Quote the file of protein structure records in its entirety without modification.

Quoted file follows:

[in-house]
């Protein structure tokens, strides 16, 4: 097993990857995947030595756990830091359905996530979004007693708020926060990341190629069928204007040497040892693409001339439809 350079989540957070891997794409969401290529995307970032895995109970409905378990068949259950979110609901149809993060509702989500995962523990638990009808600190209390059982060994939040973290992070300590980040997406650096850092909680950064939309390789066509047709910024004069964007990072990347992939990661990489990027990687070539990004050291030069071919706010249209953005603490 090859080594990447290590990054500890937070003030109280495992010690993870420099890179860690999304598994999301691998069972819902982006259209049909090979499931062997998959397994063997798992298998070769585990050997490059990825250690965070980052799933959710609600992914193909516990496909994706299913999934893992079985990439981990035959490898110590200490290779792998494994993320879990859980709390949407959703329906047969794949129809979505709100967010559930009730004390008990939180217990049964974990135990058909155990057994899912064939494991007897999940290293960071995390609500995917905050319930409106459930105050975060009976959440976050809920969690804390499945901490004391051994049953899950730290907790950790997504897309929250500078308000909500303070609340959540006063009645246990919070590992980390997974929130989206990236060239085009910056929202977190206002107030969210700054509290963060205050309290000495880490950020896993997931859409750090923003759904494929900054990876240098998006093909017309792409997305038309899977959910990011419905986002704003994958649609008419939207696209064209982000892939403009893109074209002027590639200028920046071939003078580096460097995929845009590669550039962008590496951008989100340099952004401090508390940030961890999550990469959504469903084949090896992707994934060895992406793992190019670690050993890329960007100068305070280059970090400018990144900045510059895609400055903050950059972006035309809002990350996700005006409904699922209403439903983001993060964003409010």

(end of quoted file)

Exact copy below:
[in-house]
């Protein structure tokens, strides 16, 4: 097993990857995947030595756990830091359905996530979004007693708020926060990341190629069928204007040497040892693409001339439809 350079989540957070891997794409969401290529995307970032895995109970409905378990068949259950979110609901149809993060509702989500995962523990638990009808600190209390059982060994939040973290992070300590980040997406650096850092909680950064939309390789066509047709910024004069964007990072990347992939990661990489990027990687070539990004050291030069071919706010249209953005603490 090859080594990447290590990054500890937070003030109280495992010690993870420099890179860690999304598994999301691998069972819902982006259209049909090979499931062997998959397994063997798992298998070769585990050997490059990825250690965070980052799933959710609600992914193909516990496909994706299913999934893992079985990439981990035959490898110590200490290779792998494994993320879990859980709390949407959703329906047969794949129809979505709100967010559930009730004390008990939180217990049964974990135990058909155990057994899912064939494991007897999940290293960071995390609500995917905050319930409106459930105050975060009976959440976050809920969690804390499945901490004391051994049953899950730290907790950790997504897309929250500078308000909500303070609340959540006063009645246990919070590992980390997974929130989206990236060239085009910056929202977190206002107030969210700054509290963060205050309290000495880490950020896993997931859409750090923003759904494929900054990876240098998006093909017309792409997305038309899977959910990011419905986002704003994958649609008419939207696209064209982000892939403009893109074209002027590639200028920046071939003078580096460097995929845009590669550039962008590496951008989100340099952004401090508390940030961890999550990469959504469903084949090896992707994934060895992406793992190019670690050993890329960007100068305070280059970090400018990144900045510059895609400055903050950059972006035309809002990350996700005006409904699922209403439903983001993060964003409010």